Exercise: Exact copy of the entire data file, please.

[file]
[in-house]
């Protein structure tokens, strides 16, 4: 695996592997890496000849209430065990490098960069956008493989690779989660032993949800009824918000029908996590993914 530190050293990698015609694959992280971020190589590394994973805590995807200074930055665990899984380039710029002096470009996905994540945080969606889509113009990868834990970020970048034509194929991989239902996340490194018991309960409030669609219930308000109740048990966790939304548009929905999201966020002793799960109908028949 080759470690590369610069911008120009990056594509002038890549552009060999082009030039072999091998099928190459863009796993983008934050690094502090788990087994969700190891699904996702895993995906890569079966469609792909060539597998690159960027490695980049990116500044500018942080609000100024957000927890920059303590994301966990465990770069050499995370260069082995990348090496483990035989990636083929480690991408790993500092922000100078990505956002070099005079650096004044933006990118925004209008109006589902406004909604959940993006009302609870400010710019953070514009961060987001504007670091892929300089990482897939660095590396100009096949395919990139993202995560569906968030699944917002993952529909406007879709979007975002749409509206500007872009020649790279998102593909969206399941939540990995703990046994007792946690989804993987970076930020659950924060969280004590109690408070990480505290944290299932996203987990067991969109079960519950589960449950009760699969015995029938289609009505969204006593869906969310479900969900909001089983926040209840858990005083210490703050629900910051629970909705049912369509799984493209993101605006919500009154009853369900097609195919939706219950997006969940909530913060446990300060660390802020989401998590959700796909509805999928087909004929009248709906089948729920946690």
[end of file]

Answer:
[in-house]
């Protein structure tokens, strides 16, 4: 695996592997890496000849209430065990490098960069956008493989690779989660032993949800009824918000029908996590993914 530190050293990698015609694959992280971020190589590394994973805590995807200074930055665990899984380039710029002096470009996905994540945080969606889509113009990868834990970020970048034509194929991989239902996340490194018991309960409030669609219930308000109740048990966790939304548009929905999201966020002793799960109908028949 080759470690590369610069911008120009990056594509002038890549552009060999082009030039072999091998099928190459863009796993983008934050690094502090788990087994969700190891699904996702895993995906890569079966469609792909060539597998690159960027490695980049990116500044500018942080609000100024957000927890920059303590994301966990465990770069050499995370260069082995990348090496483990035989990636083929480690991408790993500092922000100078990505956002070099005079650096004044933006990118925004209008109006589902406004909604959940993006009302609870400010710019953070514009961060987001504007670091892929300089990482897939660095590396100009096949395919990139993202995560569906968030699944917002993952529909406007879709979007975002749409509206500007872009020649790279998102593909969206399941939540990995703990046994007792946690989804993987970076930020659950924060969280004590109690408070990480505290944290299932996203987990067991969109079960519950589960449950009760699969015995029938289609009505969204006593869906969310479900969900909001089983926040209840858990005083210490703050629900910051629970909705049912369509799984493209993101605006919500009154009853369900097609195919939706219950997006969940909530913060446990300060660390802020989401998590959700796909509805999928087909004929009248709906089948729920946690």